The flight they ended up on was the same sized plane. The crew was in the wrong. They had 3 bags (are permitted 2), and ended up gate checking 1 of them, so I am assuming they were willing to do that with the first flight. This was toally an issue with US Air.
From 68.49.96.200
Posted on May 27, 2014 at 1:22 PM
I doubt this was a matter of space on the plane. If you look at the size of the suitcases being loaded inside the plane ( I assume the Captain's and crew suitcases), you can see they are much bigger than both Nick and Zach's violins cases put together. I once had to fly a tiny puddle jumper between Baltimore and Raleigh, and the overhead bins were too small to fit my violin case. I was in the middle of a polite discussion with the flight attendant when the pilot came out of the cockpit, and offered to store my violin in the "Captain's closet" inside the cockpit. He showed me the closet, and carefully wedged my case in there. Then he told me, meet me by the cockpit door once we land, and I'll hand you your violin myself. That was in the late '90. I miss those days.
From 69.244.72.67
Posted on May 27, 2014 at 2:27 PM
Thank you to the link to the bill. Of course, the bill became a public law (112-95, http://www.gpo.gov/fdsys/pkg/PLAW-112publ95/content-detail.html), which then triggered amendments to the United States Code. So I think a better document to keep in your back pocket is the actual section of the U.S. code, 49 USC 41724:

Except I notice at the bottom of that that the law doesn't go into effect until the Dept of Transportion issues regulations, which it has to do within two years of the enactment of the law, which I think have passed. Searching the Code of Federal Regulations site (which I'm kind of confused by), I cannot find the regulations. Is this rule in legal limbo?

Over the years, I have seen many people recommend printing out this bill, that letter in order to "guarantee" the ability to board a flight with an instrument. This is not how it works. Please remove that recommendation.

The way it works is flight crew are bound to the regulations in their manuals. The manual is created by the airline and based upon the law. What most people do not know is that bills passed by Congress and signed by the President are not the same thing as the law! The bill text is at:

Http://www.law.cornell.edu/uscode/text/49/41724

Now I quote:

"(b) Regulations. — Not later than 2 years after the date of enactment of this section, the Secretary shall issue final regulations to carry out subsection (a)."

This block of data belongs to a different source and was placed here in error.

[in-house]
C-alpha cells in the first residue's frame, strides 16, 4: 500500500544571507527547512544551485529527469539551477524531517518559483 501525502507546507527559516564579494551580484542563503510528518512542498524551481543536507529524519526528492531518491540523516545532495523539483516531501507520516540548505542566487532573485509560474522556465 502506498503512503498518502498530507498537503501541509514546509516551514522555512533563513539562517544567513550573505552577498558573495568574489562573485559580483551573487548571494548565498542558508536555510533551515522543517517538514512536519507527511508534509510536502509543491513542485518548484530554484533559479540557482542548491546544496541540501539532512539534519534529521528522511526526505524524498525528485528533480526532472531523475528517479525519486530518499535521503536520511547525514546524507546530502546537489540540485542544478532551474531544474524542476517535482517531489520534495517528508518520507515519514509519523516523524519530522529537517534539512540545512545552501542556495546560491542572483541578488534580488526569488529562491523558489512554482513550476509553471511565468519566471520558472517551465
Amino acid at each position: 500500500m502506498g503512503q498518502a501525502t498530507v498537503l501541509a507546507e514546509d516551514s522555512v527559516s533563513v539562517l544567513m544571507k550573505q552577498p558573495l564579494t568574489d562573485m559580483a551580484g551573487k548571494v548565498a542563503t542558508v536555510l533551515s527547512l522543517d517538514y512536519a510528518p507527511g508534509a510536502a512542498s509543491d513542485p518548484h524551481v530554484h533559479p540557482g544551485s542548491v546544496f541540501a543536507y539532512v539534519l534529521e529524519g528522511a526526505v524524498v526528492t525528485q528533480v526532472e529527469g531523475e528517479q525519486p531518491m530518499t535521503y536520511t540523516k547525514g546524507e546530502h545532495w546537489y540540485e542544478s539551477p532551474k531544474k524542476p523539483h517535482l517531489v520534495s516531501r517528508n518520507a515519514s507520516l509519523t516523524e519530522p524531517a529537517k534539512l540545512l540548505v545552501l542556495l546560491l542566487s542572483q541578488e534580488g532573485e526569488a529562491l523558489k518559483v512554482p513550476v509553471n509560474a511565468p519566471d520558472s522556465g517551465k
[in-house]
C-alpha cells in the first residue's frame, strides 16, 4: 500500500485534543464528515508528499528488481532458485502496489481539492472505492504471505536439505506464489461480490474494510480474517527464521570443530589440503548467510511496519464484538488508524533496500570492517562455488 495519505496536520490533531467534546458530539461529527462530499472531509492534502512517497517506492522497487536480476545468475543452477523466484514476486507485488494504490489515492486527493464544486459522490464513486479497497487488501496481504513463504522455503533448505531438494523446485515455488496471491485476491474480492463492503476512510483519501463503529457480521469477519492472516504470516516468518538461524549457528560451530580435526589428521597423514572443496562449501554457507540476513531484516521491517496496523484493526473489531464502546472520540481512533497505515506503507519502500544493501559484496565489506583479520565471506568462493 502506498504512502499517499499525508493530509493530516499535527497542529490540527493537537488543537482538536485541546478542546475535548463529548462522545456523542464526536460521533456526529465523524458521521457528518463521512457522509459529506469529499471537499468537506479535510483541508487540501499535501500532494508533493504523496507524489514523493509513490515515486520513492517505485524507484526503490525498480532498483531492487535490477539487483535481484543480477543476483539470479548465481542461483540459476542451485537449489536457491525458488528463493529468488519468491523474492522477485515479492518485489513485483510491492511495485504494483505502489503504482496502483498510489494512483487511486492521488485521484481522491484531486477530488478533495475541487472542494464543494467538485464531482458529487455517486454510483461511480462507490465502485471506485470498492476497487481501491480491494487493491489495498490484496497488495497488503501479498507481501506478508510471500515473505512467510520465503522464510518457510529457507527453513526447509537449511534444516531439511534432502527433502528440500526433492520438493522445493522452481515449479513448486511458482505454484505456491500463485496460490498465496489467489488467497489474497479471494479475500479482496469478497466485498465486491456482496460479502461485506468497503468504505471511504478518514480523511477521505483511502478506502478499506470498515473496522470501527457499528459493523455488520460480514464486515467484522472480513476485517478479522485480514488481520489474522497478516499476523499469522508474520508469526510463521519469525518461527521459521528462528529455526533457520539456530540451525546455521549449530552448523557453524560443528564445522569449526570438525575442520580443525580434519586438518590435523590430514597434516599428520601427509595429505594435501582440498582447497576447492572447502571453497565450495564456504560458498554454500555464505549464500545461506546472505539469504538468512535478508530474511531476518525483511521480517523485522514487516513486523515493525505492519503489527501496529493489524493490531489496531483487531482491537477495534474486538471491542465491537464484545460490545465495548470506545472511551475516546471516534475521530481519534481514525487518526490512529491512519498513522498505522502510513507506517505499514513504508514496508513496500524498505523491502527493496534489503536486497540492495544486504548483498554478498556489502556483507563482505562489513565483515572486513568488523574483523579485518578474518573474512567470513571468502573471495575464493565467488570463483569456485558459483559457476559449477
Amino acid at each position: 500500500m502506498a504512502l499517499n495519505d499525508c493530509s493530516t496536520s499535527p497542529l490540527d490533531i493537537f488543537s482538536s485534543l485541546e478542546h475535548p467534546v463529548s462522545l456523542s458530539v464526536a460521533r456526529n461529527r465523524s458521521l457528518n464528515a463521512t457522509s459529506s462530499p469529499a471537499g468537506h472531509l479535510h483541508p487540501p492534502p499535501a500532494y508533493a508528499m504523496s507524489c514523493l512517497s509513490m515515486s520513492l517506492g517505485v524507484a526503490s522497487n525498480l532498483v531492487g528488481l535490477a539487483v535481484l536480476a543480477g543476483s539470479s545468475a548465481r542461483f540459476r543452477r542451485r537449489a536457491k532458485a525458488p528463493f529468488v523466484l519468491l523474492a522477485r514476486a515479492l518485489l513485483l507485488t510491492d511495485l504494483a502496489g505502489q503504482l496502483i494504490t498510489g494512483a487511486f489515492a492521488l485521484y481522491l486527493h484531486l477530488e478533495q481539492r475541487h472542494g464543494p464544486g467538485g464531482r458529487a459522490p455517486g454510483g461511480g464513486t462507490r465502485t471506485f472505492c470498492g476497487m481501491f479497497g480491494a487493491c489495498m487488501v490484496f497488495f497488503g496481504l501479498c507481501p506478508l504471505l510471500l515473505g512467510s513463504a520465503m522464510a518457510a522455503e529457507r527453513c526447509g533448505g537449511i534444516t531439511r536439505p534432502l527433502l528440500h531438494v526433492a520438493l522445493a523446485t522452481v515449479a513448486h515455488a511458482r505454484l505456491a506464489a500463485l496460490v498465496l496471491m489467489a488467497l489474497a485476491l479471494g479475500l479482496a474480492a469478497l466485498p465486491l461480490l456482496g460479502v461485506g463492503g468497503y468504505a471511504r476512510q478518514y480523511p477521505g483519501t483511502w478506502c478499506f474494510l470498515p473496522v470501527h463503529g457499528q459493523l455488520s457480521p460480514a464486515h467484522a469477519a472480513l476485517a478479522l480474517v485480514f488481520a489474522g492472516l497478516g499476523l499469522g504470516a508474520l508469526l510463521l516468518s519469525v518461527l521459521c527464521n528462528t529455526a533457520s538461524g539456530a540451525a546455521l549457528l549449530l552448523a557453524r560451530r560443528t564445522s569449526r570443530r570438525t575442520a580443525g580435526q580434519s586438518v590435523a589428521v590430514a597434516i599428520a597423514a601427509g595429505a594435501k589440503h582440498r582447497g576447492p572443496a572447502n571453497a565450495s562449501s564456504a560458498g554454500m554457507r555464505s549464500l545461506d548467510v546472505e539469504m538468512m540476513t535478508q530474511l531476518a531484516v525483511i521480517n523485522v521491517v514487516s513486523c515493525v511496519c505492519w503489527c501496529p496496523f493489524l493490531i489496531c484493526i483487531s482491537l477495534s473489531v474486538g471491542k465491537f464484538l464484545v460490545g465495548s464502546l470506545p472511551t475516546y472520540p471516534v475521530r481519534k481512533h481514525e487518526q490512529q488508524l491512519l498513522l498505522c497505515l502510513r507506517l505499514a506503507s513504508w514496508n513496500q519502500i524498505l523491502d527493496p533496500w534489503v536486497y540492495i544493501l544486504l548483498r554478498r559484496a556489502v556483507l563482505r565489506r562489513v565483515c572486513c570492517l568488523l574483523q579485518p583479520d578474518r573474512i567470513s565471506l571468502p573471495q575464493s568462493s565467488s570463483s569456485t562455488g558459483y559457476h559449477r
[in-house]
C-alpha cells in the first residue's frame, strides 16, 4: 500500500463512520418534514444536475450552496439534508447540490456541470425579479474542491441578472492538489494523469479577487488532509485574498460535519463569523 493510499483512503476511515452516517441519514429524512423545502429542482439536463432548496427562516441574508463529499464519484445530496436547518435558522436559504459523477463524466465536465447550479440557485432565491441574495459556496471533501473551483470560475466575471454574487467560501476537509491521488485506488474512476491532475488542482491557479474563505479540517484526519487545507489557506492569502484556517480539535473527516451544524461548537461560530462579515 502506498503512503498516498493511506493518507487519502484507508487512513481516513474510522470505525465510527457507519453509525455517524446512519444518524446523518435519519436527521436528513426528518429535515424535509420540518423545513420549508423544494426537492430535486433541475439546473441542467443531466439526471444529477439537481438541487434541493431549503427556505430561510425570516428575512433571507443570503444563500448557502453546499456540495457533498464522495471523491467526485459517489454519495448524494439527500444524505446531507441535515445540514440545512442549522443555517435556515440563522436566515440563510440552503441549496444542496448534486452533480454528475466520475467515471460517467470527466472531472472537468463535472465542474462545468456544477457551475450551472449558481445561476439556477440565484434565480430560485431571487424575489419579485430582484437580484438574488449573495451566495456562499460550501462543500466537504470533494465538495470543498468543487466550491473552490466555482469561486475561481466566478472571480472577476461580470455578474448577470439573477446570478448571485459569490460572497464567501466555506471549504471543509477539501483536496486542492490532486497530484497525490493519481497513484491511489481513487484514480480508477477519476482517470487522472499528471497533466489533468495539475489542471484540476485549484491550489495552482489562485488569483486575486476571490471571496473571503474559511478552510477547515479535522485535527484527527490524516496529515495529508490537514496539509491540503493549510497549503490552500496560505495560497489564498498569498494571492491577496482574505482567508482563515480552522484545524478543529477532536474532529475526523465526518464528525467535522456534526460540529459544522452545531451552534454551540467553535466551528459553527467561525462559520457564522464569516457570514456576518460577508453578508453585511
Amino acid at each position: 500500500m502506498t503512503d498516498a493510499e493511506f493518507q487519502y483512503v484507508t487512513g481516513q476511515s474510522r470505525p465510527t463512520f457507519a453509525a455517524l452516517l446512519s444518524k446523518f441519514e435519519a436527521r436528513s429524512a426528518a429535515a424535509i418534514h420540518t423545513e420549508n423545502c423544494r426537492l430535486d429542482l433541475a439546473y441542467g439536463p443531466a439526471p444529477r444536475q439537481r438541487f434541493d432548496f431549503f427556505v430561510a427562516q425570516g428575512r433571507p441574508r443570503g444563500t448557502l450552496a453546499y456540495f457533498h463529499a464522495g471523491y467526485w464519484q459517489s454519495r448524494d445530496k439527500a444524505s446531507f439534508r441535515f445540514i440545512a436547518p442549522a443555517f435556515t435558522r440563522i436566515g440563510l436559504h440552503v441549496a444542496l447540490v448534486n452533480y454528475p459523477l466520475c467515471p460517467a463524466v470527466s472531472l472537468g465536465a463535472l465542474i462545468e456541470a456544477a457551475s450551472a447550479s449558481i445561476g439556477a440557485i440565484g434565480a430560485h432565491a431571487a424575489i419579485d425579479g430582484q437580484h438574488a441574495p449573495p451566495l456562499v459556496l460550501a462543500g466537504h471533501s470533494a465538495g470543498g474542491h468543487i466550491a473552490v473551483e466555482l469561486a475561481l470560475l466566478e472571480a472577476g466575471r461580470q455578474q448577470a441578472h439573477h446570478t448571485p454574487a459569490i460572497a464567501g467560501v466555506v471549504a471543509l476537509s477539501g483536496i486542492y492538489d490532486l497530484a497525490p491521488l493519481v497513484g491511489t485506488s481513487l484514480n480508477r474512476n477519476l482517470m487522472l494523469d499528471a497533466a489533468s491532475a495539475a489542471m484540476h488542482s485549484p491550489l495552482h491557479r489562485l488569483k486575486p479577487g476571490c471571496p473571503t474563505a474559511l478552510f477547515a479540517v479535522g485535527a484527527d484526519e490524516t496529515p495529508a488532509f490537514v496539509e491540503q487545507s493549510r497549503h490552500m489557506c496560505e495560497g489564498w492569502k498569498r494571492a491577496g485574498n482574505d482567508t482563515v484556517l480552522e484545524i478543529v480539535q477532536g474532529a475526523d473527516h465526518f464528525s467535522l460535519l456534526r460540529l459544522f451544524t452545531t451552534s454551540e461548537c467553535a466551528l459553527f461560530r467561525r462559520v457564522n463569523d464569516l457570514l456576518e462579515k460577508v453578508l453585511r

Well guess what?

The Secretary of transportation never created those regulations.

The federal aviation regulations (FAR) governing carry on baggage is FAR 135.87 and FAR 121.589. As of today, May 27, 2014, there is still no mention of musical instruments, as the law required by February 14, 2014, exactly 2 years after Obama signed the hill into law. Airlines base their manuals on the FARs and so no amount of printing and waving a piece of paper will sway an airline to do anything. They still have the legal right to refuse any musical instrument from boarding if they feel like it.

The ONLY thing you can do is contact your musician's union national legislative lobbyist and offer help in their efforts to push the Secretary to make the law into a regulation.

Last I heard, they asked for a mere $500,000 in the budget to do a cost/benefit analysis in order to implement the regulation. This of course d denied because the Republicans in Congress blocked any budget from passing containing the language, and Democrats blocked any Republican alternative budget (none of which contained that language).

We are in legal limbo: the law was passed, but it does not actually exist in the real world. Welcome to the convoluted world of politics :).

From 173.65.89.190
Posted on May 27, 2014 at 3:35 PM
What are the dimensions of the violin cases? On US Airways website it lists the allowable sizes for Express carry on luggage. I don't know many Express airplanes that have closets, sadly. Wouldn't many musicians buy a seat for their instrument if it was so valuable to them that they didn't want to risk damage to it? I know YoYo Ma bought a seat for his cello.
From Jon Lilley
Posted on May 27, 2014 at 4:31 PM
I've only flown a couple of times with my violin (I'm just a beginner) but have wondered about this on occasion. It crossed my mind whether it might be feasible to check the case and then (very carefully) sit with the violin in my lap for the duration of the flight (maybe in a silk bag). Obviously this would only be doable on short-haul flights but then they tend to be the ones with the least cabin room. Has anyone ever tried this or is it a silly idea?
From 70.194.131.90
Posted on May 27, 2014 at 4:49 PM